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18 years later, Orleans remembers 9/11

By Tom Rivers, Editor Posted 11 September 2019 at 10:33 pm

Photos by Tom Rivers

ALBION – Thaddeus Nauden of Waterport removed his hat for the Pledge of Allegiance during a Sept. 11 memorial observance this evening at the Courthouse Square.

Many local firefighters and law enforcement officers attended the service. They are standing near the Sept. 11 monument by the flag pole.

About 3,000 people were killed during the Sept. 11, 2001 terrorist attacks including 343 firefighters, 60 law enforcement officers, and eight EMTs.

The Honor Guard does a 21-gun salute at the service today.

Scott Schmidt speaks in front of the 9/11 monument which shows an outline of the World Trade Center towers.

Scott Schmidt, the Orleans County chief coroner, served as keynote speaker for the service. Schmidt is a member of the U.S. Disaster Mortuary Operational Response Team and deployed to New York City on Sept. 11, 2001. He spent 20 days in NYC at the Twin Towers scene.

Schmidt recounted a timeline form that day. At 8:46 a.m., the North Tower was struck. At 9:03, a plane hit the South Tower. At 9:37, the Pentagon was struck. At 9:59 p.m., the South Tower fell. At 10:07 a.m., Flight 93 crashed in rural Shanksville, Pa. At 10:28 a.m., the North Tower collapsed.

Schmidt assisted in the recovery, removal and identification of the dead along with the office of the chief medical examiner’

Besides the nearly 3,000 killed that day, 6,969 U.S. military personnel have died in Global War on Terror, and 2,100 people have died as a result of illness post-Sept. 11, Schmidt shared.

There was community remembrance a few days after the 9/11 attacks, and more than 2,500 attended the event, filling East State Street in front of the Courthouse.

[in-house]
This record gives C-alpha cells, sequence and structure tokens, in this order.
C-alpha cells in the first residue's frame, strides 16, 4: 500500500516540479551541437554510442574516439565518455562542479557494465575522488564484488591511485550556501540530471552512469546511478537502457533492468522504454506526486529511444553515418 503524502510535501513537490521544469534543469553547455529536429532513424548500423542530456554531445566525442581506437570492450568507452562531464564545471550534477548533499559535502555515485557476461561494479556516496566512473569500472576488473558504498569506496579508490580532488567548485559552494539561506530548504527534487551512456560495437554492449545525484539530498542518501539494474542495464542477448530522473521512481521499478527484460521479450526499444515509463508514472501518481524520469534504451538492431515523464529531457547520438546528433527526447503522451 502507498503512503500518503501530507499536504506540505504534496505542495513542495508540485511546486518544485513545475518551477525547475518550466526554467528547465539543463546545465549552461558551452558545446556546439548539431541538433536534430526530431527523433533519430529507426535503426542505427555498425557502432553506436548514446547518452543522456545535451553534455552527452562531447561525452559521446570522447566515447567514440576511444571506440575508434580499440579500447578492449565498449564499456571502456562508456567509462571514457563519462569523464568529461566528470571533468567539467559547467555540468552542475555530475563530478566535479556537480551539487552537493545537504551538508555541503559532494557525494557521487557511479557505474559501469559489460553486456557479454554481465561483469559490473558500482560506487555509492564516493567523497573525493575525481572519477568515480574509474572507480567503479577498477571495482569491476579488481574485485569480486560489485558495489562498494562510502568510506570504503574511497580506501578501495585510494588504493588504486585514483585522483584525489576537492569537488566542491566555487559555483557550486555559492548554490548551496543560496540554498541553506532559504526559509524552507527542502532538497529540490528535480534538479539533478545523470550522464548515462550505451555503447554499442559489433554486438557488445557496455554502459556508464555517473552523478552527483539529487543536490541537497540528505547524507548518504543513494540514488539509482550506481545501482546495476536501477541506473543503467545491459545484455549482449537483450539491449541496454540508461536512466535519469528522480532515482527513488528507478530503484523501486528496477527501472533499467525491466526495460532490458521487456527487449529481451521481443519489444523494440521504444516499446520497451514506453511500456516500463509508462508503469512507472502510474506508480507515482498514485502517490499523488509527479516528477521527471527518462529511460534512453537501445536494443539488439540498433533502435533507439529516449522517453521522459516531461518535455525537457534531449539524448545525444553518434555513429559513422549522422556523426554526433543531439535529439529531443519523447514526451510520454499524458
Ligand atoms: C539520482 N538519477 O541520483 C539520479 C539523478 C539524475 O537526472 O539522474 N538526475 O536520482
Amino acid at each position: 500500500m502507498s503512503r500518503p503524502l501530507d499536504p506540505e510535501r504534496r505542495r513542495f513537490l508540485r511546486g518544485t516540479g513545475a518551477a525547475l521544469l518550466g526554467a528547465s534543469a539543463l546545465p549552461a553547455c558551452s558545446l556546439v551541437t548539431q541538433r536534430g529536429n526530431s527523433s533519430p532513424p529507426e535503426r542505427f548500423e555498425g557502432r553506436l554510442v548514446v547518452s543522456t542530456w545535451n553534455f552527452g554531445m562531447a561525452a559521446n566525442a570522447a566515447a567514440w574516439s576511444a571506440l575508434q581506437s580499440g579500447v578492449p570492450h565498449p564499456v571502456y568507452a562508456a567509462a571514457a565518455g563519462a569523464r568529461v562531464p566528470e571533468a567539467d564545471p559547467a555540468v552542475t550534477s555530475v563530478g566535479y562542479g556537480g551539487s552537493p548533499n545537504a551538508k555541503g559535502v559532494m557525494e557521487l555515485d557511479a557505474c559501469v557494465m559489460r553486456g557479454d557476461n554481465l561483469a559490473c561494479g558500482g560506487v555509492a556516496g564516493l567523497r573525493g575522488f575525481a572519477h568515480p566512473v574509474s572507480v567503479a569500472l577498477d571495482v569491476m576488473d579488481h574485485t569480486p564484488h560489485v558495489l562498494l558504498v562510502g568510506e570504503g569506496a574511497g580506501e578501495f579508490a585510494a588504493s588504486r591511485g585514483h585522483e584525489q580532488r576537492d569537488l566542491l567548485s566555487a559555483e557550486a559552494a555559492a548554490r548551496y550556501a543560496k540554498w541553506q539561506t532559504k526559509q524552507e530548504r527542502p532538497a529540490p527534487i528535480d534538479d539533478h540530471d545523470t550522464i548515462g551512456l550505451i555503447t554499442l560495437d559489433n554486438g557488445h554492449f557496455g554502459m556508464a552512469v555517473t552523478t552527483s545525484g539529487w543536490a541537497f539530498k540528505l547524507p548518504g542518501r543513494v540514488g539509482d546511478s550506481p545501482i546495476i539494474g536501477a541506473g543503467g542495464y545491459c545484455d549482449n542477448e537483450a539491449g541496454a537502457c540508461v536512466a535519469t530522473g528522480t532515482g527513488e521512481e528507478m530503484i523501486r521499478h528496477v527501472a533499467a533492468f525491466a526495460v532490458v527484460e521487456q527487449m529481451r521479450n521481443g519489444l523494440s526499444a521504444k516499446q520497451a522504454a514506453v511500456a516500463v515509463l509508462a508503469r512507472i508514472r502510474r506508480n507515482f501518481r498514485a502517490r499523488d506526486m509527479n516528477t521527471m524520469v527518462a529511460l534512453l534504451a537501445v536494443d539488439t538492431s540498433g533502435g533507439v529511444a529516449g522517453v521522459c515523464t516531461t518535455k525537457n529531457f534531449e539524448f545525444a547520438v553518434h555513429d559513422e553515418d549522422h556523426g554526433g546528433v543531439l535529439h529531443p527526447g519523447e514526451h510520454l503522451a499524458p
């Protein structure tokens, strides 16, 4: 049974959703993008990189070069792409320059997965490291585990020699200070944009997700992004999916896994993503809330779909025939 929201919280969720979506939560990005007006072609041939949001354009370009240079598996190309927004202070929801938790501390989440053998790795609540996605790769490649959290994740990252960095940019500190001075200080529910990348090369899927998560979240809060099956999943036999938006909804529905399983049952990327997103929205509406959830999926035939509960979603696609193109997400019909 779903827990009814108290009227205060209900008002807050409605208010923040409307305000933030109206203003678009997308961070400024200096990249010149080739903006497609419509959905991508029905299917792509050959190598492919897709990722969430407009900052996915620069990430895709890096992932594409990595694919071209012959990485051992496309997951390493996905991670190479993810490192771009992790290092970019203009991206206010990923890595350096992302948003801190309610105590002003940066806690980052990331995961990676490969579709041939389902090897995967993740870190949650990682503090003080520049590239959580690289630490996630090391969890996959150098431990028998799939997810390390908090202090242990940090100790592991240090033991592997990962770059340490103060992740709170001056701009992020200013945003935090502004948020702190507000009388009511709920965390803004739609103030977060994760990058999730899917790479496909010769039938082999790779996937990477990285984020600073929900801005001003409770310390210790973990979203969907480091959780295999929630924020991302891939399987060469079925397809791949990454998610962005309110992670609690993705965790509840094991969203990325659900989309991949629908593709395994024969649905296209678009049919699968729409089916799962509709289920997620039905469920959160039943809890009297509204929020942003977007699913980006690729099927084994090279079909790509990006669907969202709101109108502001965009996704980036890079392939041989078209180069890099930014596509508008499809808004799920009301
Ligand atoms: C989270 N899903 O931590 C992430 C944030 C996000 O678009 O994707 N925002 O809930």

Schmidt recalled seeing photos people sent him from Orleans County, with American flags on display everywhere.

“Those are the actions of a unified people and of a country that supports our right to be a free nation,” Schmidt said.

The nation won’t forget the first responders who charged into the buildings, and the many others who responded to help in the days and weeks that followed.

“We won’t forget the countless volunteers who cared for the injured, the dying, the dead, and the responders, as well as caring for each other,” Schmidt said. “We won’t forget the strength of America and of Americans.”

Don Snyder, a chaplain with the Orleans County Sheriff’s Office, gave the opening and closing prayer. He thanked God for first responders who put their own lives in peril to help others.

He urged community members to consider volunteering with their fire departments.

Jim Hollinger of Albion plays Taps near the end of the service. He is a member of the Marine Corps League.

A resident salutes while Taps is played during the memorial service.

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